One Hundred Mountains of Japan
272pp. December 2014
One Hundred Mountains of Japan
Author: Kyuya Fukada; Translator: Hood, Martin;
“The more deeply you go into a long-held tradition, the more secrets and surprises it yields up. Mighty Ontake is like that. The mountain’s inexhaustible treasury of riches is like some endless storybook with its pages uncut. As one follows the rambling plot along, one is always looking forward to reading more. Every page yields things never found in other books. Ontake is that kind of mountain.”

One Hundred Mountains is that kind of book. “Nowhere in the world do people hold mountains in so much regard as in Japan,” observed the author, Kyūya Fukada, in the afterword to his most famous work. “Mountains have played a part in Japanese history since the country’s beginnings, and they manifest themselves in every form of art. For mountains have always formed the bedrock of the Japanese soul.”

In One Hundred Mountains, Fukada pays tribute to his favorite summits. Published in 1964, the book became an instant classic. Consisting of one hundred short essays, each celebrating one notable mountain and its place in Japan’s traditions, the book is an elegantly written eulogy to the landscape, literature, and history that define a people. More recently, Japan’s national broadcasting company has turned it into a memorable TV series.

Fukada himself was bemused by his book’s success: “In the end, the one hundred mountains represent my personal choice and I make no claims for them beyond that.” Yet, half a century after he set down those words, his mountains have become a cultural institution. Marked on every hiking map and enshrined in scores of spin-off books, his One Hundred Mountains are today firmly embedded in the mountain traditions they grew out of.

Now available in English for the first time, One Hundred Mountains of Japan will serve as a vade mecum to the Japanese mountains for a new cohort of hikers and mountaineers. It will also open up novel territories for students of Japan’s literature, folklore, religions, and mountaineering history—in short, for mountain-lovers everywhere.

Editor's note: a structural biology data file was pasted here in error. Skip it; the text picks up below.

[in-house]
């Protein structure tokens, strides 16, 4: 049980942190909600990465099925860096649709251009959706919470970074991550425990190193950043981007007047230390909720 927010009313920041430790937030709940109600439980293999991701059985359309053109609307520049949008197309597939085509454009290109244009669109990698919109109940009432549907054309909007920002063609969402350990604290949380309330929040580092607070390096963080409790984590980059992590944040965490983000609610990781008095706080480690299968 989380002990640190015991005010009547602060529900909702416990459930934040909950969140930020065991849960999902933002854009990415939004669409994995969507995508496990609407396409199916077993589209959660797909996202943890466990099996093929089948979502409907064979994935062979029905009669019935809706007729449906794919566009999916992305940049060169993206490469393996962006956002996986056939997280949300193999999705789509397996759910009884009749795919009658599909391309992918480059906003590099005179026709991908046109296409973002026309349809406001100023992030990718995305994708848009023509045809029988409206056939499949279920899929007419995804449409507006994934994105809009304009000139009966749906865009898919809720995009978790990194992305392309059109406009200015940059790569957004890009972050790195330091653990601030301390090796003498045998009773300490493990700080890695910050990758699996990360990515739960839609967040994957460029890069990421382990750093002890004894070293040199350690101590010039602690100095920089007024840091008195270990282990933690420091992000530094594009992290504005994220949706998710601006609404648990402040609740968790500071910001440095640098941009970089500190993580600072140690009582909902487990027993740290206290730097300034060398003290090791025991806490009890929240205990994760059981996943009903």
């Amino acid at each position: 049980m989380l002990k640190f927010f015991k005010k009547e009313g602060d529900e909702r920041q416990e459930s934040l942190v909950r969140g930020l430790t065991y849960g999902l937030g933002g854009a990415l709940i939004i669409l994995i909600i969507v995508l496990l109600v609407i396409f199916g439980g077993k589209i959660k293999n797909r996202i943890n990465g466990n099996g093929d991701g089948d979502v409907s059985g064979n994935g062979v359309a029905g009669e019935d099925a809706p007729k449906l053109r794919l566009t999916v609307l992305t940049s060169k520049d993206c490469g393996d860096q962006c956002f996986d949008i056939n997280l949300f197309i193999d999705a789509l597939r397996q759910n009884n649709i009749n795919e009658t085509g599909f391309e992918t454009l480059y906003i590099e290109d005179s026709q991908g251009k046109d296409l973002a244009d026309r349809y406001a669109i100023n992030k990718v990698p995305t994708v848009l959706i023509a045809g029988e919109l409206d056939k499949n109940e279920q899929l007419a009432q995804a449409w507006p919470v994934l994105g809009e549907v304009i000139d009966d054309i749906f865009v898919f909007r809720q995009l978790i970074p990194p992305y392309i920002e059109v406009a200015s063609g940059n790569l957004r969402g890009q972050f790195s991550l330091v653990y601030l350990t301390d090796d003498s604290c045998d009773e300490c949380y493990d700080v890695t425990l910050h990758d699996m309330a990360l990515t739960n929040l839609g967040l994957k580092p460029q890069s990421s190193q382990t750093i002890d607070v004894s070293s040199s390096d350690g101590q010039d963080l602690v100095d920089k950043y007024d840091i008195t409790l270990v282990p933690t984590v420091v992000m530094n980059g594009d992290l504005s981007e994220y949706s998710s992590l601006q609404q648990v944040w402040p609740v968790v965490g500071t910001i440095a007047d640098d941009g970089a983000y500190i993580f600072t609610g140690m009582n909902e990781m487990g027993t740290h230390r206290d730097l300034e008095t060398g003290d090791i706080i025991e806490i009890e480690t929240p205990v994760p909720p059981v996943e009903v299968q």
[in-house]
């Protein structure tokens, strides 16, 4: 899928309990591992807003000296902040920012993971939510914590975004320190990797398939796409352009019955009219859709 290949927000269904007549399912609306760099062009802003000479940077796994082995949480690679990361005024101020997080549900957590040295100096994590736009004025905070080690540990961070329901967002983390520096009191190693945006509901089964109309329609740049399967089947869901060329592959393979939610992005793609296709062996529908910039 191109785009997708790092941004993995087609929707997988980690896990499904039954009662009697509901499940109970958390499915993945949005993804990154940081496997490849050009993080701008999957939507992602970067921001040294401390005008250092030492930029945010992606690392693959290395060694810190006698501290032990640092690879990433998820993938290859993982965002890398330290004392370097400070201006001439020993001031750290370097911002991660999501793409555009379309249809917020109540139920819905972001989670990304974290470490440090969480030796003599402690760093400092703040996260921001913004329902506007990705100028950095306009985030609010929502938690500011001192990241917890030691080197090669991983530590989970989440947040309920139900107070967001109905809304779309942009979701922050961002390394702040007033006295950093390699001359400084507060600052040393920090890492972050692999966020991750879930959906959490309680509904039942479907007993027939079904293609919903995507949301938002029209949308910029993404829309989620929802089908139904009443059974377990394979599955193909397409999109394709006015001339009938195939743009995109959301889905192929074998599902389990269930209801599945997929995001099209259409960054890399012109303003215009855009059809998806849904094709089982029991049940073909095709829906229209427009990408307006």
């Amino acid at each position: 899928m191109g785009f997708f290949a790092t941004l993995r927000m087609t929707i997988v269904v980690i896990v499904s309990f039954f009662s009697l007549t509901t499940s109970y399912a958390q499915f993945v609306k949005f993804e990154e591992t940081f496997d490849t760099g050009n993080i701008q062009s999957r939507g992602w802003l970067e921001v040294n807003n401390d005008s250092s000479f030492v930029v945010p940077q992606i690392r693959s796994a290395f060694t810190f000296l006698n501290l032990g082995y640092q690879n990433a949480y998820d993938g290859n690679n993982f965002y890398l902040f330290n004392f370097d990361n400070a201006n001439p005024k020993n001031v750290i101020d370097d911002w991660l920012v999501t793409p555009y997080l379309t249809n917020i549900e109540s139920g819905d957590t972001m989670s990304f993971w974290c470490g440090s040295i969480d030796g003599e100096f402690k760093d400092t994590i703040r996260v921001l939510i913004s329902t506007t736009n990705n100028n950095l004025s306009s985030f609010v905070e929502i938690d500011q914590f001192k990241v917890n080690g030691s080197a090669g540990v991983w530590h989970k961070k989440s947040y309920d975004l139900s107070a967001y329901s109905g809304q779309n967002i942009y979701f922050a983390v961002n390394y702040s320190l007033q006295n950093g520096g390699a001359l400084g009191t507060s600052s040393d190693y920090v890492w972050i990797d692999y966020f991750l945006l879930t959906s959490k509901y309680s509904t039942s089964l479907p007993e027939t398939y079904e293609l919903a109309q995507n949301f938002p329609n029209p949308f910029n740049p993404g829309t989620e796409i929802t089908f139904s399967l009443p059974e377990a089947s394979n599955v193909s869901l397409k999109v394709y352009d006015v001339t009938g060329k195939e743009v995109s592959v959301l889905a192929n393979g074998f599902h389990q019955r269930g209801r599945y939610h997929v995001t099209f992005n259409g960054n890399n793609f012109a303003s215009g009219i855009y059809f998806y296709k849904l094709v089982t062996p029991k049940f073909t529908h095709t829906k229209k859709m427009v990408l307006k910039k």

"Hood [provides] a comprehensive glossary for every single historical figure mentioned in the text. That, accompanied by a 40-page introduction, make the book accessible to anyone with even a cursory knowledge of Japanese history and culture. The introduction itself is a stand-alone work, in what must surely be the first comprehensive English-language anthology on modern mountaineering in Japan. . . . Indeed, this introduction gives context to the book, providing a much-needed rooting of the text in the history of modern Japan. The book is required reading for anyone with even a passing interest in Japan's mountains, for Hood's translation shows not only how the mountains received their names, but also hints at the destruction of nature then getting underway." —Kyoto Journal

"The introduction is pleasant to read, and there is a good eye for detail in the narrative . . . I would like to see this introduction and the glossary of people mentioned in the text translated for Japanese editions. For this book is, all in all, a very good way of introducing a global audience to the unique work of literature, born in the mountains of Japan, that is Nihon Hyakumeizan—as well as to the mountain culture, history and traditions that the book embodies." —Ohmori Hisao, Japanese Alpine Club

Author: Kyuya Fukada; Translator: Hood, Martin;
While living and working in Japan during the 1990s, Martin Hood visited about a third of the country’s One Hundred Mountains. By chance, the first high mountain he climbed was Hakusan, the peak that presides over the birthplace of Fukada Kyūya, the author of Nihon Hyakumeizan. Now based in Switzerland, he works for an international organization and is a member of the Academic Alpine Club of Zurich.